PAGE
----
‘Click and collect’ law firm eyes major expansion after ABS licence award

Winston: ABS allows us to attract a better calibre of person

A law firm offering ‘click and collect’ legal services plans to double in size after securing its alternative business structure licence.

Leeds firm Winston Solicitors originated as an online-only legal practice from managing partner Jonathan Winston’s spare room 10 years ago and has grown into a 50-person business.

Mr Winston said his starting point was to offer legal advice at a lower cost than traditional firms by running a practice as a business without the overheads of seeing clients in person.

He said: “I’ve always been very forward thinking and I’ve always seen law as a business where you need to provide the right product at the right price to the client, rather than a professional service where the customer only knows their bill when told at the end.

“We were already an LDP (legal disciplinary practice), but ABS suits us perfectly because an LDP restricts the number of non-solicitor owners you can have.

“My view is a solicitors’ practice should be run as a business by those who are best suited for the role – rather than solicitors. Being a solicitor is not a qualification in running a business.”

As well as professional negligence and civil litigation disputes, Winstons provides typical high street advice in areas such as employment, family, personal injury and conveyancing.

However, Mr Winston said his “unique” mixed practice – which has around 10 other separately branded websites – offers a ‘click and collect’ style service which is becoming increasingly popular with local clients.

He explained: “The interesting development with the firm is our online offering of both distance and local work. It is a little like a shop offering the customer the opportunity to order online and collect from the store. It means we are now getting a lot of Internet instructions from people who are local, which means they either want to come to the premises in person, or gives them the reassurance that they can get face-to-face advice if they need to.

“It is very different to how we started out when our work was just online and all around the country… We see ourselves almost like a retail organisation. Marketing is vital. We are somewhere in between a traditional service but with the fee assurance – rather than a faceless online merchant site.”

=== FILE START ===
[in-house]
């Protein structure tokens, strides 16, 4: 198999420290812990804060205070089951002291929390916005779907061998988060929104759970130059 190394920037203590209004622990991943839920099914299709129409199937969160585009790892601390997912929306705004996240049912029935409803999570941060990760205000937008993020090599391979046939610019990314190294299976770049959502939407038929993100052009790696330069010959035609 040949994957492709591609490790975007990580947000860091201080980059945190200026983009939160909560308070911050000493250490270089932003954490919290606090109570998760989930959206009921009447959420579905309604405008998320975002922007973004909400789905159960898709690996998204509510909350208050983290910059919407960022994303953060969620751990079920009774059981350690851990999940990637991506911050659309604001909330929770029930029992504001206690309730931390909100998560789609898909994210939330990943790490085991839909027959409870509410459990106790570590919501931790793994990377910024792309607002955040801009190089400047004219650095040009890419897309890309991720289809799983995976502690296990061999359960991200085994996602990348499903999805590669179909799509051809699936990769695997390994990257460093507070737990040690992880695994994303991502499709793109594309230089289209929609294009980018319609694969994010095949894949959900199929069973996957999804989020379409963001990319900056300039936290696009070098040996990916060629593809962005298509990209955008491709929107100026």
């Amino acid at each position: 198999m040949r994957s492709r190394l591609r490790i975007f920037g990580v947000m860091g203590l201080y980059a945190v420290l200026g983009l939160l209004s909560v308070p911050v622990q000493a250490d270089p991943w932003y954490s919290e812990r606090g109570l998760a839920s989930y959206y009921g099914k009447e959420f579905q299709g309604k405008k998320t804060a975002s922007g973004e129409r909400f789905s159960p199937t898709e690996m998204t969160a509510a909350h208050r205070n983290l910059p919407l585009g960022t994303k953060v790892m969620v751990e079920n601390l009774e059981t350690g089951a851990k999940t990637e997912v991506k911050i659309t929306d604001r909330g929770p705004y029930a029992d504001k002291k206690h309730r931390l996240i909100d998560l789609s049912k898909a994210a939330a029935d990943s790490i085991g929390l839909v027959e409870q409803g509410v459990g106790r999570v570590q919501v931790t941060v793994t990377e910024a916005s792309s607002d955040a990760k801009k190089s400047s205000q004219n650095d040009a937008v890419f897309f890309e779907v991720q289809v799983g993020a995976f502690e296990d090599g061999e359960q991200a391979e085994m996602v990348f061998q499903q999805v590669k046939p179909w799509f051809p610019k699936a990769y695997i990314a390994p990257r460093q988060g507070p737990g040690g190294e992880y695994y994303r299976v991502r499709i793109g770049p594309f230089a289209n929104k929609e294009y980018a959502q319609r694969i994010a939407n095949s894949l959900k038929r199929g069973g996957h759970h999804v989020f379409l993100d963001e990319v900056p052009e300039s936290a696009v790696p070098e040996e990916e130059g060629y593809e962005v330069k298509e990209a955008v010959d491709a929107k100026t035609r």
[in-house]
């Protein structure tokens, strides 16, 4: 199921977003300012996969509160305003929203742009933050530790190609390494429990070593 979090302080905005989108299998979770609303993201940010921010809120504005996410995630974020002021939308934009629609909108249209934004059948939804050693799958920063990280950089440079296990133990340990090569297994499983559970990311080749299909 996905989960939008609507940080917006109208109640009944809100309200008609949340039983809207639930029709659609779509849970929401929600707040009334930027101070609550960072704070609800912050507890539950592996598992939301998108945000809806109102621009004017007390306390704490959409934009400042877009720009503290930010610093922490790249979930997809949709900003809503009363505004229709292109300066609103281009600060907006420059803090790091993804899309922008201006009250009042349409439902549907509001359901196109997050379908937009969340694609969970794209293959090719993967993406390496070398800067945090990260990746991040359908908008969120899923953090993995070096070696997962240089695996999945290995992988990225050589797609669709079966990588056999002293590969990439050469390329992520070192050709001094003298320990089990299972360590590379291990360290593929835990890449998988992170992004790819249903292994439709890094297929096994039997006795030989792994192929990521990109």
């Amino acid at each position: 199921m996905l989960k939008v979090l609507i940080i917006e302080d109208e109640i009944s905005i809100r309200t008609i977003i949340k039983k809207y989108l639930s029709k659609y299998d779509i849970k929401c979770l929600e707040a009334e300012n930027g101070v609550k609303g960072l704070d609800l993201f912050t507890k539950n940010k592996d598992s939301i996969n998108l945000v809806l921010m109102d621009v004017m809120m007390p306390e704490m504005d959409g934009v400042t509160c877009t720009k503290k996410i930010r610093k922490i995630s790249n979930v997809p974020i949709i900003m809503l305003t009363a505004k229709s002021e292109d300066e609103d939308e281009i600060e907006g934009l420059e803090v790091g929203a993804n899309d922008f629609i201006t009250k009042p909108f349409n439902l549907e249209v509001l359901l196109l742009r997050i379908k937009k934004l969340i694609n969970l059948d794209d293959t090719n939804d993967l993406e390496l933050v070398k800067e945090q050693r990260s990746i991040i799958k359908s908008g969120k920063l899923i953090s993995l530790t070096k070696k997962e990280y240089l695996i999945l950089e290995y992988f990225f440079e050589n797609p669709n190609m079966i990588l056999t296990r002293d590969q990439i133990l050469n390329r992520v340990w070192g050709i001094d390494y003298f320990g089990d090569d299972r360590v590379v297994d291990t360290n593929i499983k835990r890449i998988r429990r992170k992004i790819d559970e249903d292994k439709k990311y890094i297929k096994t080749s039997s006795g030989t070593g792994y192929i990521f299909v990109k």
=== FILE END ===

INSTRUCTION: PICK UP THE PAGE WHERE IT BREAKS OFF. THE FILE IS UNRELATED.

The firm does not buy work in and has recorded 10 years of turnover growth to reach an annual figure Mr Winston puts in the “£2m to £5m” bracket. The firm employs 18 lawyers.

Mr Winston said the ABS approval will not lead to any immediate changes in the management structure, but that as the practice grows, it will be looking for more managers and business owners – legal and non-legal – in the specialist fields of finance, HR, compliance, and marketing.

He said: “ABS allows us to attract a better calibre of person because they know that one day they could be on the board.”

External funding is not an immediate option, added Mr Winston, but having it as an option for the future gives the firm a “market advantage” over similar sized traditionally structured firms.

He said the firm will continue to seek opportunities to grow organically and through acquisition to meet the aim of doubling revenue in the next three to five years.

Mr Winston set up the firm and website himself and then wrote a programme which enabled clients to calculate how much they were entitled to if they were made redundant or were unfairly dismissed.

He was previously a partner at Harland & Co in York and qualified with Zermansky & Partners in Leeds.


Leave a Comment

By clicking Submit you consent to Legal Futures storing your personal data and confirm you have read our Privacy Policy and section 5 of our Terms & Conditions which deals with user-generated content. All comments will be moderated before posting.

Required fields are marked *
Email address will not be published.

This site uses Akismet to reduce spam. Learn how your comment data is processed.


Commercial real estate: The impact of AI and climate change

There is no doubt climate change poses one of the most complex challenges for the legal industry; nonetheless, our research shows firms are adapting.

Empathy, team and happy clients

What has become glaringly obvious to me are the obvious parallels between the legal and financial planning professions, and how much each can learn from the other.

Training the next generation lawyer

Since I completed my training and qualified over 10 years ago, a lot has changed. It’s. therefore imperative that law firms adapt and progress their approach to training and recruitment.

Loading animation